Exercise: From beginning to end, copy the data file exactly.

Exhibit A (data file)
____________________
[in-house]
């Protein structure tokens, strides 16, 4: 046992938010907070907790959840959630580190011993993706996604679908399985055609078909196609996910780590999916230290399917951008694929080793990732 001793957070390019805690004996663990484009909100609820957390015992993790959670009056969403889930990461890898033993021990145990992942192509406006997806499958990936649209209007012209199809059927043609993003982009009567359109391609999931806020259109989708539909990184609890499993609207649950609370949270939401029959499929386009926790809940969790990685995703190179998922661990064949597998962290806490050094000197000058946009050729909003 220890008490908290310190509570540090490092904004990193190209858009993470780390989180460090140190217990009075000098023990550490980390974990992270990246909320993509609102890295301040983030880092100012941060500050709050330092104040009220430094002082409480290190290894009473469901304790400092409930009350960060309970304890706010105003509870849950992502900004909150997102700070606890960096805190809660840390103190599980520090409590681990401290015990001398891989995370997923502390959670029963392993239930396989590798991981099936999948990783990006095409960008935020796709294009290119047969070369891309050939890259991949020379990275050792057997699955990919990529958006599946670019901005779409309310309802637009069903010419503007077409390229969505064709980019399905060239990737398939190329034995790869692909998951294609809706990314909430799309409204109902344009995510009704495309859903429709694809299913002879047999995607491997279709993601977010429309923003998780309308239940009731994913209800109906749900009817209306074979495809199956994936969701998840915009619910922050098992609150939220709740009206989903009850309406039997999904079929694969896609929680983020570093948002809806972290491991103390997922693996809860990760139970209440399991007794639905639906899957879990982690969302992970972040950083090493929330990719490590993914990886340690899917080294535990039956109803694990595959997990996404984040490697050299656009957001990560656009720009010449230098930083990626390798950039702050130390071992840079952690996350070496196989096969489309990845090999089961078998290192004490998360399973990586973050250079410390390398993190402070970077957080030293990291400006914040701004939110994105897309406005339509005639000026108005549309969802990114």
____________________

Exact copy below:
[in-house]
């Protein structure tokens, strides 16, 4: 046992938010907070907790959840959630580190011993993706996604679908399985055609078909196609996910780590999916230290399917951008694929080793990732 001793957070390019805690004996663990484009909100609820957390015992993790959670009056969403889930990461890898033993021990145990992942192509406006997806499958990936649209209007012209199809059927043609993003982009009567359109391609999931806020259109989708539909990184609890499993609207649950609370949270939401029959499929386009926790809940969790990685995703190179998922661990064949597998962290806490050094000197000058946009050729909003 220890008490908290310190509570540090490092904004990193190209858009993470780390989180460090140190217990009075000098023990550490980390974990992270990246909320993509609102890295301040983030880092100012941060500050709050330092104040009220430094002082409480290190290894009473469901304790400092409930009350960060309970304890706010105003509870849950992502900004909150997102700070606890960096805190809660840390103190599980520090409590681990401290015990001398891989995370997923502390959670029963392993239930396989590798991981099936999948990783990006095409960008935020796709294009290119047969070369891309050939890259991949020379990275050792057997699955990919990529958006599946670019901005779409309310309802637009069903010419503007077409390229969505064709980019399905060239990737398939190329034995790869692909998951294609809706990314909430799309409204109902344009995510009704495309859903429709694809299913002879047999995607491997279709993601977010429309923003998780309308239940009731994913209800109906749900009817209306074979495809199956994936969701998840915009619910922050098992609150939220709740009206989903009850309406039997999904079929694969896609929680983020570093948002809806972290491991103390997922693996809860990760139970209440399991007794639905639906899957879990982690969302992970972040950083090493929330990719490590993914990886340690899917080294535990039956109803694990595959997990996404984040490697050299656009957001990560656009720009010449230098930083990626390798950039702050130390071992840079952690996350070496196989096969489309990845090999089961078998290192004490998360399973990586973050250079410390390398993190402070970077957080030293990291400006914040701004939110994105897309406005339509005639000026108005549309969802990114």